The peculiarity and variety of peoples’ perspective on America interests me. This song represents one of a few different snapshots of my own impressions, originally penned in the 1990s. It plays with the idea of what one does with the responsibility of carrying a message about your nation. I delicately tweaked two lyrical lines to more closely resemble my current thoughts. I recorded this song several times until arriving back to the basics of folk rock instrumentation (including the two chords I know on the mandolin!). There is a Phil Lesh-inspired emphasis on bass guitar celebrating the awesome Ampeg rig I recently acquired.
Why can’t Robots go potty?
My buddy and loyal open mic companion Geoff suspects that I am the first songwriter to incorporate the “uncanny valley” in my lyrics. I don’t know whether that’s true, but I did quite enjoy publicly debuting the song Robots at the Thirsty Soul last Thursday. Also featuring Cloth Mother (first song about experiment on monkeys?) and Humiliation Compost Heap (the boogie woogie).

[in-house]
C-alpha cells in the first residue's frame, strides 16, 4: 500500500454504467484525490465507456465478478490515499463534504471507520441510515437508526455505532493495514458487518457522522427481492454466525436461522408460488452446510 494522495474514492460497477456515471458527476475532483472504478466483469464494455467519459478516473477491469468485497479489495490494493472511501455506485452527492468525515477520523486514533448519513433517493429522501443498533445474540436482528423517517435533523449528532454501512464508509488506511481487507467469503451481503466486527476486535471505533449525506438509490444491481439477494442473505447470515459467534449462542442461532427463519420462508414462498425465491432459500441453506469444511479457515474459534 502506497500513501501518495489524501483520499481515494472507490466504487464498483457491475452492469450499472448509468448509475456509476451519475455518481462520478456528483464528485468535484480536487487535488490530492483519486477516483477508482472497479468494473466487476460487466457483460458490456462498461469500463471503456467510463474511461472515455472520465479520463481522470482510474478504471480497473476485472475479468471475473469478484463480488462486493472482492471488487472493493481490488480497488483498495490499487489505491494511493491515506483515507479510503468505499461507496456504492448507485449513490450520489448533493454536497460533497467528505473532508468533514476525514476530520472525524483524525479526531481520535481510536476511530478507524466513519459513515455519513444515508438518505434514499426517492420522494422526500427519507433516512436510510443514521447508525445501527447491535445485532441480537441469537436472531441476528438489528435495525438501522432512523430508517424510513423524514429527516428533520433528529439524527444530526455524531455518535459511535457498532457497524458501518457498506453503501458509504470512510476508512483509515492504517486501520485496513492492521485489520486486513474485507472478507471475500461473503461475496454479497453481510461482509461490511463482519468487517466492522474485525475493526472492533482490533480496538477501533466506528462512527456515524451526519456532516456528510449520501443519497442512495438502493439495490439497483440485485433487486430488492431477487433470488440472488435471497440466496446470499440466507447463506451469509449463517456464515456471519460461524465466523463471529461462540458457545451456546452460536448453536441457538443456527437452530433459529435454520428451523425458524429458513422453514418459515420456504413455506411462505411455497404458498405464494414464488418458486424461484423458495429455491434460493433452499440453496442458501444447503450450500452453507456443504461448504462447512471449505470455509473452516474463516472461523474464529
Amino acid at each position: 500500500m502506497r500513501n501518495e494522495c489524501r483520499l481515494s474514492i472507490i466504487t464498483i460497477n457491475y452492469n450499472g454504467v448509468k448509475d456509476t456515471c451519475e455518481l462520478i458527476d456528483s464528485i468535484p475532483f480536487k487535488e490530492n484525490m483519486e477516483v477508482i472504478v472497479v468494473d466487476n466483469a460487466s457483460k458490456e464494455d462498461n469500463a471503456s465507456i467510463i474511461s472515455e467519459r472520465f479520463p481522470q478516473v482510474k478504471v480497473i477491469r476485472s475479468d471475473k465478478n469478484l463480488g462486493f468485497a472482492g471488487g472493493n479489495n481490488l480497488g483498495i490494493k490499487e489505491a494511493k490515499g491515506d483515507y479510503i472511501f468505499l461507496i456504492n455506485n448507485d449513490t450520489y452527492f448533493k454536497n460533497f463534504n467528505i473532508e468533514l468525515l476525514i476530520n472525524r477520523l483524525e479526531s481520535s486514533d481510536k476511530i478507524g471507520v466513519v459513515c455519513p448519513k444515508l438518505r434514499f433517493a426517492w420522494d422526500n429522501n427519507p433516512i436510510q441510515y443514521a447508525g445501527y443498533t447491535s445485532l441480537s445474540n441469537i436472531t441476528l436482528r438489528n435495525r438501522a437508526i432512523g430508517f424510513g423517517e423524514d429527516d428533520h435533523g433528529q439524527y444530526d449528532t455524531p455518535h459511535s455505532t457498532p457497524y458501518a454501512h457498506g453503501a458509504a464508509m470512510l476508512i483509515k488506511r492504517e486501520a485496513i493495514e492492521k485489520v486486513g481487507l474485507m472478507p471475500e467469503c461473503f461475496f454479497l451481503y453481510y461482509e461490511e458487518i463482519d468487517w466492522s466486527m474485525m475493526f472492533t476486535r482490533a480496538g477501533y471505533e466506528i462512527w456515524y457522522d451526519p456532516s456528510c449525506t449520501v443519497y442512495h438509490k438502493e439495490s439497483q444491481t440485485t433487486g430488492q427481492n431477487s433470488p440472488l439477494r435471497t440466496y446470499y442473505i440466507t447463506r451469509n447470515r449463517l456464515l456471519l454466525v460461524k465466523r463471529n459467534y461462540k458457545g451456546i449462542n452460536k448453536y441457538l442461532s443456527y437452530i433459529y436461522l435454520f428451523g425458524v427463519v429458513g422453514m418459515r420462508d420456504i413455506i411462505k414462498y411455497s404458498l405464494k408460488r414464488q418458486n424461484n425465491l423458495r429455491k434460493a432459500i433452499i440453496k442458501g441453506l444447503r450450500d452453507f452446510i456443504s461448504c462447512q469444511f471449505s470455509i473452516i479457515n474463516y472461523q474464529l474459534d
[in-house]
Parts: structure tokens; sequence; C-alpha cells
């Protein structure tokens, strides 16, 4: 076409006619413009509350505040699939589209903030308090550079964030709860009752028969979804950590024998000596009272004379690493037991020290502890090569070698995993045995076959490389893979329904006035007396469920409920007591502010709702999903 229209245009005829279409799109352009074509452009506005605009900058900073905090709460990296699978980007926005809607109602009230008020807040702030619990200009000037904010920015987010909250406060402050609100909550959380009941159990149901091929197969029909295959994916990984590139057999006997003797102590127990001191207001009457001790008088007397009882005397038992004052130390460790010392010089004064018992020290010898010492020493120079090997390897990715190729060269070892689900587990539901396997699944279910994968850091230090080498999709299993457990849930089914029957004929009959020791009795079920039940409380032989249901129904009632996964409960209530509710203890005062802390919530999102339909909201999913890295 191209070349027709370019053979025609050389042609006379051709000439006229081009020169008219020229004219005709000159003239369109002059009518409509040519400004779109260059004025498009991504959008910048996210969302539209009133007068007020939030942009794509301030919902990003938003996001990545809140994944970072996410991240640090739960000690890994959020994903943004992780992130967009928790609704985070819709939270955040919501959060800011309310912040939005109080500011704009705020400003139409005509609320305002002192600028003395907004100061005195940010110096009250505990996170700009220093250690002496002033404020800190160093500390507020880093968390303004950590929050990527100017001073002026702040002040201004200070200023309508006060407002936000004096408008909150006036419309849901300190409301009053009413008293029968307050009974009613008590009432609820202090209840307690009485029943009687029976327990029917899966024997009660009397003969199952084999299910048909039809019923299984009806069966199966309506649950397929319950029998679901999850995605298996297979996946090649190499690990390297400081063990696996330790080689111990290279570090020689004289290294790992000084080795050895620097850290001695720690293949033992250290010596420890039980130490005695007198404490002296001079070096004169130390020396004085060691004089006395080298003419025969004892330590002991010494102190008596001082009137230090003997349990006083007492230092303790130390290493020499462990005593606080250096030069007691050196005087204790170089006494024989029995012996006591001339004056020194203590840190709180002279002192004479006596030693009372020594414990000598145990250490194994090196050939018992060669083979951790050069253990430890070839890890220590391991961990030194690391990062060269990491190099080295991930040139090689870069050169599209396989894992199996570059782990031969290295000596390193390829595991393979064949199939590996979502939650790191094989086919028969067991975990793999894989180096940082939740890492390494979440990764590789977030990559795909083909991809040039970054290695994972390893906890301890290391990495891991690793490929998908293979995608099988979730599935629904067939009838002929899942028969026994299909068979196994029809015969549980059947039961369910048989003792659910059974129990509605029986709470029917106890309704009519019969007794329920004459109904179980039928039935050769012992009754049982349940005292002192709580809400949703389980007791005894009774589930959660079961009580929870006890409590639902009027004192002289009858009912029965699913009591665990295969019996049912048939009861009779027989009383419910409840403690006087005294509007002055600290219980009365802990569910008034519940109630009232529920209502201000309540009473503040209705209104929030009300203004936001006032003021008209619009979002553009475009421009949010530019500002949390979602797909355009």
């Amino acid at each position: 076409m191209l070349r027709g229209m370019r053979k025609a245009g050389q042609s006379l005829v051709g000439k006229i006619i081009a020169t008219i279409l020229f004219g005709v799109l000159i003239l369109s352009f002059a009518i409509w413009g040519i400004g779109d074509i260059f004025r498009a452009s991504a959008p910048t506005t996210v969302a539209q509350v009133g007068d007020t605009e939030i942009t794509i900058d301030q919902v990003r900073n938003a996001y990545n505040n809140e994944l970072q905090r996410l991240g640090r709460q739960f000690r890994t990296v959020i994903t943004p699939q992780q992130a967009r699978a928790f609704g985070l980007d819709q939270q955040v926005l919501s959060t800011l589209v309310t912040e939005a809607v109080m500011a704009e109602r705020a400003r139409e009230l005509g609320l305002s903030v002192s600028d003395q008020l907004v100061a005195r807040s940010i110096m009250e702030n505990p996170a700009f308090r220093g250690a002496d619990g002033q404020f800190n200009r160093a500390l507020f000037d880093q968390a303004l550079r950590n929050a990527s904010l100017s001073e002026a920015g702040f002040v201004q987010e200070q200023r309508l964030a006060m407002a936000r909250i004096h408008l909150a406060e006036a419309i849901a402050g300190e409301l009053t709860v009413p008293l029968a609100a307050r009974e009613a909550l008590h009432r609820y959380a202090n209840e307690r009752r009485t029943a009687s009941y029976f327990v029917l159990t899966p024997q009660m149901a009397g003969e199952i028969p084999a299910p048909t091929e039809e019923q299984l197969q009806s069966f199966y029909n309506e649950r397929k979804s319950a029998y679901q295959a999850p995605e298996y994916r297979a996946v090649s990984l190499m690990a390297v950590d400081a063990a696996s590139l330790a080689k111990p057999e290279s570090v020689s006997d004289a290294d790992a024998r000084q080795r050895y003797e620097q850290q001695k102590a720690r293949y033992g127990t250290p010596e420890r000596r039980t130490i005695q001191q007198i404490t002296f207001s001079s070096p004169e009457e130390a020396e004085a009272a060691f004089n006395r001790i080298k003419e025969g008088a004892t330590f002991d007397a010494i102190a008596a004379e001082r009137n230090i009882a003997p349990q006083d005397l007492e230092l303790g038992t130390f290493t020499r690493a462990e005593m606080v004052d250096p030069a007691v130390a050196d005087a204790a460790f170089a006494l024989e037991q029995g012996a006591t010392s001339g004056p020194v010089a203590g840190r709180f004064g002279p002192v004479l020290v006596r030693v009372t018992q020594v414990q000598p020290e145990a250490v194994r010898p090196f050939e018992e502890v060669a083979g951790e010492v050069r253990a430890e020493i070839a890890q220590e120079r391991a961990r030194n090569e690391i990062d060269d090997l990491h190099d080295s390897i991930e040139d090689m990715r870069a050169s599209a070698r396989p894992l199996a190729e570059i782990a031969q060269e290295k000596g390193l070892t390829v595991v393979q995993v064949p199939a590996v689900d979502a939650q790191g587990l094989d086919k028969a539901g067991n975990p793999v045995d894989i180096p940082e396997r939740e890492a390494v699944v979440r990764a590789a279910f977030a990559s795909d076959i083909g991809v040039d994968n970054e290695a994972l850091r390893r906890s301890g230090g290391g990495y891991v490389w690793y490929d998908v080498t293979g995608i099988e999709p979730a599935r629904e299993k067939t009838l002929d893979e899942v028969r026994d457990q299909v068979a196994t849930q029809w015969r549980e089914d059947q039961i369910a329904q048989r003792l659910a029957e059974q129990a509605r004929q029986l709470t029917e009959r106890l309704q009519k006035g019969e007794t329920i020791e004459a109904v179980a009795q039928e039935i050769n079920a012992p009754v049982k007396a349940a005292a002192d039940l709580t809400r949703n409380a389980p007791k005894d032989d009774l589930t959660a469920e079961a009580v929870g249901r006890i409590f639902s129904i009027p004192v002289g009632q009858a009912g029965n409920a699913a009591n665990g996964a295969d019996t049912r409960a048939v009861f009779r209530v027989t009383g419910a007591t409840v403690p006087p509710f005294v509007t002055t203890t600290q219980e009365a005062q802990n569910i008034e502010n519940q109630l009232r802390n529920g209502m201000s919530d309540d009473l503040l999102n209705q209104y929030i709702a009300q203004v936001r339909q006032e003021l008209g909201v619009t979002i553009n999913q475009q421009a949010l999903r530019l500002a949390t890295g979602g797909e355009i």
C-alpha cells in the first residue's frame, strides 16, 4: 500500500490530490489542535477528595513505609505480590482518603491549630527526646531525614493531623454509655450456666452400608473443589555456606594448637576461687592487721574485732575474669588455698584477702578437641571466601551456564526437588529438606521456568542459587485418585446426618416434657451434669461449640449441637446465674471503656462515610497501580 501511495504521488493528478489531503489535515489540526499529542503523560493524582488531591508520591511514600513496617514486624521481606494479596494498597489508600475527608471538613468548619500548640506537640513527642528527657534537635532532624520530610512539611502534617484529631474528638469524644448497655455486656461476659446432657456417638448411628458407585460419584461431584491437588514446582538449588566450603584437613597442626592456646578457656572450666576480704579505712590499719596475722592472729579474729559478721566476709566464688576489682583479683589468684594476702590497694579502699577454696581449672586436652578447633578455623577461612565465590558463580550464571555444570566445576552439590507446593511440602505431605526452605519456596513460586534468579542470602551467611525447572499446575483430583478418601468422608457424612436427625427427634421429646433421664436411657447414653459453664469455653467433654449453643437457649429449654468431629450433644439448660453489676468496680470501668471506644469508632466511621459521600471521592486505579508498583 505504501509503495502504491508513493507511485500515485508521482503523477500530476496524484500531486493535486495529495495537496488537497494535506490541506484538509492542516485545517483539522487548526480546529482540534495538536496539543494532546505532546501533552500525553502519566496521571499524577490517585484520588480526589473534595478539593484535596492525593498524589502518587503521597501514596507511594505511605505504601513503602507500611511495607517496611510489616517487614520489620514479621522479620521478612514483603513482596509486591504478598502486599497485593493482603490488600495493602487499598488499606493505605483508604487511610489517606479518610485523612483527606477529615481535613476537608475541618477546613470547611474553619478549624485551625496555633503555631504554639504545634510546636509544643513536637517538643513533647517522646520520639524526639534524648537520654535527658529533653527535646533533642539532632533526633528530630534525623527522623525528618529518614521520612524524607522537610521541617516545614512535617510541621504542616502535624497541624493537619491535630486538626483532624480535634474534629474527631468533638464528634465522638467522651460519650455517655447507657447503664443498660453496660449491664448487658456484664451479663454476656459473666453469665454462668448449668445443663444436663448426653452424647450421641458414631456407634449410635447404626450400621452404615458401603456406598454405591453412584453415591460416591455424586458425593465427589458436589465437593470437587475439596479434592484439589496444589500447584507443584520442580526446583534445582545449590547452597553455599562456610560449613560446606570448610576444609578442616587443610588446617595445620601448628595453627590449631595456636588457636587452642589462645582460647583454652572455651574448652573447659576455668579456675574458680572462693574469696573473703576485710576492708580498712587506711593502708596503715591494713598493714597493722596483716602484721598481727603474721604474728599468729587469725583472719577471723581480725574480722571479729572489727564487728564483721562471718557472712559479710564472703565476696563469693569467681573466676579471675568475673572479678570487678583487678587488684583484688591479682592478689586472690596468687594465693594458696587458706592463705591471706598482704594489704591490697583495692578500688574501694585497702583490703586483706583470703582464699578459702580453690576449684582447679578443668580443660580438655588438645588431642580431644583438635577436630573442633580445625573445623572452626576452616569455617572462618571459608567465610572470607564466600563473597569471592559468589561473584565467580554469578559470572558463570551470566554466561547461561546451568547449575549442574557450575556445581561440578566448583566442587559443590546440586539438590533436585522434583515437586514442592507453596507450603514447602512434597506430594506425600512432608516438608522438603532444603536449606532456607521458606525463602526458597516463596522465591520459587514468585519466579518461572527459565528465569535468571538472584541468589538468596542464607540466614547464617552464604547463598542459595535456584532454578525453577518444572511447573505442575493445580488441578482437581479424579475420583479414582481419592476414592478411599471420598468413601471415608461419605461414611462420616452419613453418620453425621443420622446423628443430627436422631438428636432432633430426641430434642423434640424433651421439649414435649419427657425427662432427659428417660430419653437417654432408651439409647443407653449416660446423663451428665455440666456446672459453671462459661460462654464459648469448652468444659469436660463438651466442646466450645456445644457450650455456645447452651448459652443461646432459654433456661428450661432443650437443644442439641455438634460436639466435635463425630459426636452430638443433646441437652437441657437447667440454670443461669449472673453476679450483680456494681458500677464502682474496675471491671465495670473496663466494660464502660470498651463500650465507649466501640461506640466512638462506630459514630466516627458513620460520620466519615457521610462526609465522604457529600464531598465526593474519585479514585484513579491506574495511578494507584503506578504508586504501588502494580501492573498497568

Playing the real piano gets my heart racing, so the Thirsty Soul’s acquisition of one is a fantastic event I have been celebrating for the past few weeks. This is my first performance on it. Featuring Fred Jones Part 2 (Ben Folds), This Heart of Mine, and Humiliation Compost Heap (the boogie woogie).
Saying goodbye to something can be difficult, even if the thing you’re leaving is damaging you. This song was inspired by 7 months’ alcohol free. The instrumentation is particularly sparse, which left room for some detailed production work. It also features a melodica solo. This reedy instrument can impart melancholy better than no other in my own repertoire of musicianship.